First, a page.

Basic signal flow for the VM-7000 series mixers

Tags: vs-2480,vm-7100,vm-7200,vs-1680,vs-1824,vs-1880,vs-880,vs-890,signal,vm-3100pro,flow
When using an analog mixer, signal flow through the console is fairly obvious, as all buttons, knobs and faders are usually dedicated to a single purpose.

Typical signal flow would be as follows:
1. Inputs are received at a physical CHANNEL INPUT connector.
2. Input passes through a PREAMP, which provides additional gain and/or phantom power. Gain is a boost in the signal strength, and phantom power is a low current DC voltage supplied by a mixer to energize the source device's internal circuitry.
3. Input may then pass through or by a series of circuits, such as channel dynamics such as EQ, compressors, gates or limiters, for the purposes of reshaping the original signal in order to make it more suitable for recording or mixing.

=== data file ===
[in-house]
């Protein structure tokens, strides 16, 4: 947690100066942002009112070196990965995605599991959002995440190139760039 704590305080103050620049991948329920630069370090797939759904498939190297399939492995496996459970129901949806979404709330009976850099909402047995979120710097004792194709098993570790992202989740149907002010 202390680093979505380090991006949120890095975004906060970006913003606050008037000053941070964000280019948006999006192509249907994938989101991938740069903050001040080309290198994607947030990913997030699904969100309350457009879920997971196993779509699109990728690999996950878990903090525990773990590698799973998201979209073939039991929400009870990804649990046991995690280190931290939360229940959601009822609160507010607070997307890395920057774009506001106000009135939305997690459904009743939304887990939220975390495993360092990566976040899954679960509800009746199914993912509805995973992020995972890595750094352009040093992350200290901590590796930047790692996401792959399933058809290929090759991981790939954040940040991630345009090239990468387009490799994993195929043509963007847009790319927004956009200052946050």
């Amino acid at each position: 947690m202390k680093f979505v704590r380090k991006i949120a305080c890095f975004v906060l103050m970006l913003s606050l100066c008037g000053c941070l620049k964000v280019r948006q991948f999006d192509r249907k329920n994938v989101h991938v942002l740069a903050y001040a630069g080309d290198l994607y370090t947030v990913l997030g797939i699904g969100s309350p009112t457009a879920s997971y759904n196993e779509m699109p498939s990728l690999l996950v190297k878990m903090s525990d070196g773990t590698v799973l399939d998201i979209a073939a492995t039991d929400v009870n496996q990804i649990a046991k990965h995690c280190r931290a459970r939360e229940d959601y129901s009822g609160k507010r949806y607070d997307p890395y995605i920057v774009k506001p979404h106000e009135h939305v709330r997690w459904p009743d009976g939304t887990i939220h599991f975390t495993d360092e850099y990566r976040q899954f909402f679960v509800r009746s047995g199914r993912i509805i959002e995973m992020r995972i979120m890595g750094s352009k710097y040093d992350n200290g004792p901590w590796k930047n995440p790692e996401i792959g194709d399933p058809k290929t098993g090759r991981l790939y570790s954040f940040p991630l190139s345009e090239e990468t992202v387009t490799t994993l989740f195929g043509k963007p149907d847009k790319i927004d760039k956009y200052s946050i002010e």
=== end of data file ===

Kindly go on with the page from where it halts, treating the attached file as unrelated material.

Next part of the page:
4. The signal flow then passes through a pan control knob and channel output level control called a fader, and then onto the stereo mix bus. The pan control knob allows the signal to be selectively placed in the stereo LEFT-RIGHT field.
5. Access to various alternative signal paths, known as buses, are often included into the signal path. These bus sends are usually located just after the channel dynamics or EQ,called "Post-EQ" and before the channel output level control and referred to as "Pre-fader". However, their position in the signal flow can often be switched to "Pre-EQ" or "Post-fader". Common names for these buses include "AUX SENDS", short for auxillary buses, or "FX SENDS", short for Effects buses.
6. Once past the channel fader, all of the channel signals are combined onto the main mix bus and are routed to a variety of outputs, such as the main LEFT-RIGHT outputs, which then go to amplifiers and speakers, or to dedicated headphone outputs.